Ranking the worst college basketball hires of the last century.
In college basketball, there have been some fantastic programs throughout the years. We’ve seen Blue Blood programs do fantastic things, while other teams have made just as many memories throughout time. The success of some of these programs is due to their head coaches and the fantastic efforts those men have put into their schools. On the other hand, it’s just as easy for a program to make a coaching hire that has a negative effect on the school.
There have been some pretty bad coaching hires made over the years, but we’re going to take a closer look at the very worst across time. There’s no formula in calculating which coaches are worse than others, but we’ll be considering everything from on-court performance to off-court issues to the condition these coaches left these programs in at the time of their departures. Without further ado, let’s get right into the list, focus on the twenty-five worst college basketball head coaching hires.
25. Donnie Tyndall – Tennessee (2014-15)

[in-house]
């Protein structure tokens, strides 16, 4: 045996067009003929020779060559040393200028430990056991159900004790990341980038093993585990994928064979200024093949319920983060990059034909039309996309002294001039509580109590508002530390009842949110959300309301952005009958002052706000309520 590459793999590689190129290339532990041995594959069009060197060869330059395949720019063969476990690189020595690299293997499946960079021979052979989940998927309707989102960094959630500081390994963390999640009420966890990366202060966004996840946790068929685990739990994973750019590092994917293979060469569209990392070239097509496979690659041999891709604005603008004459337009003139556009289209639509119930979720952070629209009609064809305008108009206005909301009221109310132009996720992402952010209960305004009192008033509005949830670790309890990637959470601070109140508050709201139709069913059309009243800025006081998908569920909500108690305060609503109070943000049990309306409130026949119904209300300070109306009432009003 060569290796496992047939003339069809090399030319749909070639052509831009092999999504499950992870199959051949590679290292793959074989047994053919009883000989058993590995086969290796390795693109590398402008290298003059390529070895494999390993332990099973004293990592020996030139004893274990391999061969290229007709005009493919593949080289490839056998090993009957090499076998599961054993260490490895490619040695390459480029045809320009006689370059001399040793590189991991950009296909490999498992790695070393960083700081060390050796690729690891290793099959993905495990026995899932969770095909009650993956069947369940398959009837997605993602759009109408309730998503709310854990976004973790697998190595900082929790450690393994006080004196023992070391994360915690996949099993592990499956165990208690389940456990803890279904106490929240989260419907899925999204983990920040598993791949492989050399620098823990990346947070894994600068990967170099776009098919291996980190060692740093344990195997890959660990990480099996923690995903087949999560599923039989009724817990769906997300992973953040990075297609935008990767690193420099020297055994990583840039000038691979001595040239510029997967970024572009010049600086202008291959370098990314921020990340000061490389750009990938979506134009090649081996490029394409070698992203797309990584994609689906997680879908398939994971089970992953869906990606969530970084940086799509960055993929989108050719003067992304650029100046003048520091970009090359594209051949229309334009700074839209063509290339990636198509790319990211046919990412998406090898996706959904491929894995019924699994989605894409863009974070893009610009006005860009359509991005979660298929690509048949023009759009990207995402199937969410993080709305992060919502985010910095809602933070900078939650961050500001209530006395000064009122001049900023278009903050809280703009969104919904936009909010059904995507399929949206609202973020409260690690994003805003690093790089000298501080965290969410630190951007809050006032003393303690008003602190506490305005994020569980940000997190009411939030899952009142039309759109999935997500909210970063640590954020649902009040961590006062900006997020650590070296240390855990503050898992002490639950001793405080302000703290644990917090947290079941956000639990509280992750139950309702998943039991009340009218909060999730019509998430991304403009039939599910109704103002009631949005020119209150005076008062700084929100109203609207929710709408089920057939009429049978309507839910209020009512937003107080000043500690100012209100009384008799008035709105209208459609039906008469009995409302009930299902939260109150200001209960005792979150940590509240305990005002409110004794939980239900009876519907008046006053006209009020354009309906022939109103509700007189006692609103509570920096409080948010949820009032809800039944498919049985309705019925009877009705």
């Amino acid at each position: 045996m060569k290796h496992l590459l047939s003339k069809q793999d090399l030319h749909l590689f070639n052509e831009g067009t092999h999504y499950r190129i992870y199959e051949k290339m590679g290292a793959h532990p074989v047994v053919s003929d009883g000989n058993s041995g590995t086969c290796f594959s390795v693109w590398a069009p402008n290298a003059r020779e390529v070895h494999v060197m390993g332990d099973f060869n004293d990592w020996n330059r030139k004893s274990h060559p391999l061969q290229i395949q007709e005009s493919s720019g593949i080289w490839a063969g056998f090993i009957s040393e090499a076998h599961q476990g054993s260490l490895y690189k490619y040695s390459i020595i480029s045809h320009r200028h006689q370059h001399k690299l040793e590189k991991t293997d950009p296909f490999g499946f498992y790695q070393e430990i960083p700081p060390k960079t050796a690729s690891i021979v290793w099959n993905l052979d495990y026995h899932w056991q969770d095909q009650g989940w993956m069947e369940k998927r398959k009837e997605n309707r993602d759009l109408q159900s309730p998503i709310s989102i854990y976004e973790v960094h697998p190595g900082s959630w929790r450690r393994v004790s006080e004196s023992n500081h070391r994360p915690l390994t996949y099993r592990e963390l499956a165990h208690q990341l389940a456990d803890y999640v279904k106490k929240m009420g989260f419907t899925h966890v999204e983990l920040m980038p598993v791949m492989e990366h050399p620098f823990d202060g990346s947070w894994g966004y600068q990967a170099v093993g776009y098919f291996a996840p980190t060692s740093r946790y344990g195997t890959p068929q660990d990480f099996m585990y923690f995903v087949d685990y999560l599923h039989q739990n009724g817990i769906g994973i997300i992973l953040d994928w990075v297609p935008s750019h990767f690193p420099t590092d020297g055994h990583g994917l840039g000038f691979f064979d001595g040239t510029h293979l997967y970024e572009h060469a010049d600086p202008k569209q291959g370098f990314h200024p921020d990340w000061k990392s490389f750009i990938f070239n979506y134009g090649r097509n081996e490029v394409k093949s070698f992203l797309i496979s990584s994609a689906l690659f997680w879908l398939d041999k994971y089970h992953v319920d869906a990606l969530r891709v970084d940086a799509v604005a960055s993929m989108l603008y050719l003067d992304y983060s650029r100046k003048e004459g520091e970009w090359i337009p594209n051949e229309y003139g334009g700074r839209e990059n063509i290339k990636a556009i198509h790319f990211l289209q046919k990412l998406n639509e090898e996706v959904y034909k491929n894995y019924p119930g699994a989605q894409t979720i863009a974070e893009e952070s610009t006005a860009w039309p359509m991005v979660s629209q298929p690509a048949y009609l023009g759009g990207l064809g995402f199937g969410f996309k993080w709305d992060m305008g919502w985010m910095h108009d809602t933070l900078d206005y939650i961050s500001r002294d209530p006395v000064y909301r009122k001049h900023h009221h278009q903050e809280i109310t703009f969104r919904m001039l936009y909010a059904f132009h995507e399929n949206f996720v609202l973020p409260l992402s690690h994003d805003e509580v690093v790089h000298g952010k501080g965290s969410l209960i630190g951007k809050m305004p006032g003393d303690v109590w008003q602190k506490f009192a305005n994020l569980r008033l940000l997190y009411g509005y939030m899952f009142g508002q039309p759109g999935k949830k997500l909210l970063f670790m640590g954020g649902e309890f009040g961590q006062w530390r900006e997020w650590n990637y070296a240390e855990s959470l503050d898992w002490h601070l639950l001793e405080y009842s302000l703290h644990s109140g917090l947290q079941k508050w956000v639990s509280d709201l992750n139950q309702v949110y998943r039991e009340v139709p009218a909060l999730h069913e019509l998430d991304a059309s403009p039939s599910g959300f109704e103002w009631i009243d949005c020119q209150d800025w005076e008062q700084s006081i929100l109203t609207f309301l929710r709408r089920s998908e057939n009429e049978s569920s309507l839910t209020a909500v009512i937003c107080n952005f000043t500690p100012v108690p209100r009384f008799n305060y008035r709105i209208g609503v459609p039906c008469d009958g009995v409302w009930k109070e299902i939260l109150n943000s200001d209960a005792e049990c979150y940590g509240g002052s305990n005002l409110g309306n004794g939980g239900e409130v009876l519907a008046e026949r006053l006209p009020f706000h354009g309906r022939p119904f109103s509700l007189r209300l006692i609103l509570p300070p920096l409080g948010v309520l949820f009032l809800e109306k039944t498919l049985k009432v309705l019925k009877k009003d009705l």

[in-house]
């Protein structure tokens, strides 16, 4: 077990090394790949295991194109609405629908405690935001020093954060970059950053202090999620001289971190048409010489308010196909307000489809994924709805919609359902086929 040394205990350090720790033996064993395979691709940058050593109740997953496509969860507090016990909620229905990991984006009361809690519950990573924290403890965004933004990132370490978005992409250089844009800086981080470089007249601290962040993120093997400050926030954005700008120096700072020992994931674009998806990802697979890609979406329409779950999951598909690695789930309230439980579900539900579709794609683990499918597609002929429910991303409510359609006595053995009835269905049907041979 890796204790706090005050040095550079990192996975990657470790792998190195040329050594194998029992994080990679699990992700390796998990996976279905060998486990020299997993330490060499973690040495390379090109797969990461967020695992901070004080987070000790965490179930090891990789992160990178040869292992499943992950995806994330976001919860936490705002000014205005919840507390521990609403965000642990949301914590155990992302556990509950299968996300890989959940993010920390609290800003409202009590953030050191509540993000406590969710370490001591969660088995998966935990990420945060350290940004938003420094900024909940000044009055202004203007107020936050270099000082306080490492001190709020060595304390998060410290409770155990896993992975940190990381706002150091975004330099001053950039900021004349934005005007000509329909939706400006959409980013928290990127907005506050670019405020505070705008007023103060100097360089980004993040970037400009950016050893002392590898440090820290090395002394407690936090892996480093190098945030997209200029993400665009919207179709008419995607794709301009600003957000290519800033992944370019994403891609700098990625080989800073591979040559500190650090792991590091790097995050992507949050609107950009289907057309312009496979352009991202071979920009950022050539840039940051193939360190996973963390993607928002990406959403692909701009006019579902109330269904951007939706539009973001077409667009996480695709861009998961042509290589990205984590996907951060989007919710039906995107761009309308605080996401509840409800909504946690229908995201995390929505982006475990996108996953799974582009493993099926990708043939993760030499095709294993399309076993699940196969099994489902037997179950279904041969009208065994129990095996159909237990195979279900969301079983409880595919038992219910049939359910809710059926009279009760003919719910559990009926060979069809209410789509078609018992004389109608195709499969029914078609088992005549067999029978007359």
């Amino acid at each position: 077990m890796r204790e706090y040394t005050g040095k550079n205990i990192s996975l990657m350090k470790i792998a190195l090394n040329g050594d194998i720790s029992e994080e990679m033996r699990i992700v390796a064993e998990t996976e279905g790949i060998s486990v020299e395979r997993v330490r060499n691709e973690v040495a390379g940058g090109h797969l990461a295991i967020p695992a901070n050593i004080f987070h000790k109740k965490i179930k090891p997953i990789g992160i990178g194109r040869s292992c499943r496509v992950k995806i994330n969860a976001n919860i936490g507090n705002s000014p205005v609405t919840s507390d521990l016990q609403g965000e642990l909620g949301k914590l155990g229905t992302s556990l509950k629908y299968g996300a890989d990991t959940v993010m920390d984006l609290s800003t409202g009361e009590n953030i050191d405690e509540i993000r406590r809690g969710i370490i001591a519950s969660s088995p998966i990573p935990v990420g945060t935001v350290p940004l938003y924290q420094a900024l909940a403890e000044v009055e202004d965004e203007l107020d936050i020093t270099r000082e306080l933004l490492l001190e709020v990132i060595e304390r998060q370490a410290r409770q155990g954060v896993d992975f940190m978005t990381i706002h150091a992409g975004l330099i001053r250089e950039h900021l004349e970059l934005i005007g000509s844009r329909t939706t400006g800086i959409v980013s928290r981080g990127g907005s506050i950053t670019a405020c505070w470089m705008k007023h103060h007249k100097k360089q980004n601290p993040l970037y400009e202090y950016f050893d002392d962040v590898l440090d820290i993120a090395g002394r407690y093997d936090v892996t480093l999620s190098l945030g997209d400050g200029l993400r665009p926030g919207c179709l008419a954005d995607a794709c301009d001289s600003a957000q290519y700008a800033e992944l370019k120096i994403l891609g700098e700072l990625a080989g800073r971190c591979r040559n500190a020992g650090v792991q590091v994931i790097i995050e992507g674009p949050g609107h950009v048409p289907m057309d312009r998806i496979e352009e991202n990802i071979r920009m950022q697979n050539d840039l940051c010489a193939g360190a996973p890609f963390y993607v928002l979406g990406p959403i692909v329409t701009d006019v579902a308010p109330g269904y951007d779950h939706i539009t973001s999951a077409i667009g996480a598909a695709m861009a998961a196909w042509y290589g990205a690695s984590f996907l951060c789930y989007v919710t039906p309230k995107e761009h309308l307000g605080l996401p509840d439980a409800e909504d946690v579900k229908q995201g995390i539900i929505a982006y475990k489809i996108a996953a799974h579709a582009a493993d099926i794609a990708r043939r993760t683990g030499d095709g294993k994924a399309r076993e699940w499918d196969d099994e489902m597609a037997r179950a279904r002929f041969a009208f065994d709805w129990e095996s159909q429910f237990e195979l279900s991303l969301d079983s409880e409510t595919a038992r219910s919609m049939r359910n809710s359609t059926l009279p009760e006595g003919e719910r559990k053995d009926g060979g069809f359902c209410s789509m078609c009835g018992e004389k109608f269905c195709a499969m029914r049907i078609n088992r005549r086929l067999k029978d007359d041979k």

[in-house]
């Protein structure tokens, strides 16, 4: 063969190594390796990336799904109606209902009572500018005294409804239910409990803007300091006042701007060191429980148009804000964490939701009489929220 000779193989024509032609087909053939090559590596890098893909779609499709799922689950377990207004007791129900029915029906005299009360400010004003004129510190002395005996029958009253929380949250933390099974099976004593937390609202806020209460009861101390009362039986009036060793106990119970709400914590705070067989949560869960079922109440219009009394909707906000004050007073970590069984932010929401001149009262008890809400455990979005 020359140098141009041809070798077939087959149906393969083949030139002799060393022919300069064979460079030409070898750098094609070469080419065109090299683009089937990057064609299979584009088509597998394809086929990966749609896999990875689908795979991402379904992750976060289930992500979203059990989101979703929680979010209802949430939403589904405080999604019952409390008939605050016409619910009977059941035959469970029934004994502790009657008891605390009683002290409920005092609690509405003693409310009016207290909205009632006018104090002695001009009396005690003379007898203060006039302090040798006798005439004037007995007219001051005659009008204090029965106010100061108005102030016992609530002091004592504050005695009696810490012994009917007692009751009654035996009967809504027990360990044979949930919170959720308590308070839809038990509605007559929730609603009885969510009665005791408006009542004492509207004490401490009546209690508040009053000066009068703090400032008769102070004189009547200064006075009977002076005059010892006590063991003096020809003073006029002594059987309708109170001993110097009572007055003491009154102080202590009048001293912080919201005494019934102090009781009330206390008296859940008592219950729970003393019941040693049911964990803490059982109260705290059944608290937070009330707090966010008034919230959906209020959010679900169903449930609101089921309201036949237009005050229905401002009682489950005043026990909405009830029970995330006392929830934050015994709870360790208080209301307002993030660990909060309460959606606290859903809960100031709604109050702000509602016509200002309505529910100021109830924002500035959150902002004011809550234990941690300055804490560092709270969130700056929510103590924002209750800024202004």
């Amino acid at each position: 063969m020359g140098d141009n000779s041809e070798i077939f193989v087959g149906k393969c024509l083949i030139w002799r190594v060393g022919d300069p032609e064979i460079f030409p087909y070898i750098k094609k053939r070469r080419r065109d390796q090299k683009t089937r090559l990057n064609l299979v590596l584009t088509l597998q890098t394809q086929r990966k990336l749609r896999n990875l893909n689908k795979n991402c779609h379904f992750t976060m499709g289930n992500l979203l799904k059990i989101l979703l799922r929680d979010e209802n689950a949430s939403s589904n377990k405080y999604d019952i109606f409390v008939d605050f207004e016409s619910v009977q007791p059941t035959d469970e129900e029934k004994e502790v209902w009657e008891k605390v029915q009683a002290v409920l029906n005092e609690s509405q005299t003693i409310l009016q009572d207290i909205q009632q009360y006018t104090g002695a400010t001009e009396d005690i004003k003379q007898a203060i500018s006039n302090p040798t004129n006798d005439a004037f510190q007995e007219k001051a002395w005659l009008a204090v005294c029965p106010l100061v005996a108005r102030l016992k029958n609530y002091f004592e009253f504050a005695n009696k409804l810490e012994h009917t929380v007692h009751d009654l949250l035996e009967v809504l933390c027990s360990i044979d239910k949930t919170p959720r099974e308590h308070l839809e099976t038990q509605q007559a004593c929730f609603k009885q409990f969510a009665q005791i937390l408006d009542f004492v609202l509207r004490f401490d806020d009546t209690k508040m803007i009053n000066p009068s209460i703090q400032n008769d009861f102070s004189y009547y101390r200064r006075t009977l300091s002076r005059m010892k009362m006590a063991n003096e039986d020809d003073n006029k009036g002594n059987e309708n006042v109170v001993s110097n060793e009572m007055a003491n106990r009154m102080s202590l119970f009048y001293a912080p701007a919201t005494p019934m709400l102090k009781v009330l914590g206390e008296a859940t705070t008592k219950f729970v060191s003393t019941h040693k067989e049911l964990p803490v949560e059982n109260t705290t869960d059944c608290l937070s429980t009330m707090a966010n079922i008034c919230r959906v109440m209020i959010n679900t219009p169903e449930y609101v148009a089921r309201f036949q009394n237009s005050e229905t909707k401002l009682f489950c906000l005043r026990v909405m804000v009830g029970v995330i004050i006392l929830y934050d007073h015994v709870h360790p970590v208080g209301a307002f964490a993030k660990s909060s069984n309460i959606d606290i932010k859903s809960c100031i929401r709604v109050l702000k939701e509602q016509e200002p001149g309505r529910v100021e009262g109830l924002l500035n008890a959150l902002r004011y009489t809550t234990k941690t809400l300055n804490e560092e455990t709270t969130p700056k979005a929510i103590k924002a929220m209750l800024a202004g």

To start things off, you have to look at the big picture of the situation. It would’ve been easy to look just a decade earlier at when Tennessee brought Bruce Pearl aboard, seeing as how his tenure ended in scandal. Even with those NCAA violations, he led the Volunteers to six NCAA Tournaments in six seasons, so it’s hard to call him a bad hire. What happened next was less fortunate, as the Volunteers ran Cuonzo Martin out of town after just three years and despite a surprise run to the Sweet Sixteen in 2014. Just a few weeks later, Tennessee was looking again for a head coach and this time made a mistake.
Donnie Tyndall had bounced around a few schools as an assistant and head coach, having recently spent six years leading his alma mater Morehead State before two years at Southern Miss. Tyndall led Morehead State to a pair of NCAA Tournaments, and a first-round upset in 2011, but the program also spent a few seasons on probation during his tenure. This was the first sign of trouble, but certainly not the last. The fortunate part of this hire was that Tyndall’s backlash didn’t affect the Volunteers very much; they simply fell back on his previous school.
At Southern Miss, a 56-17 mark was wiped away from scandal relating to academic ineligibility and other financial violations. Severe penalties were levied against Tyndall, including a 10-year show cause, preventing him from getting another collegiate coaching job in the near future. Tennessee cut him loose before any of this backlash could fall on the Volunteers, but this hire still appears to be a black eye. Honestly, you can fault both the Volunteers and Southern Miss for this hire, it’s just rough for Tennessee to have two coaches ensconced in a major scandal in less than a decade’s time.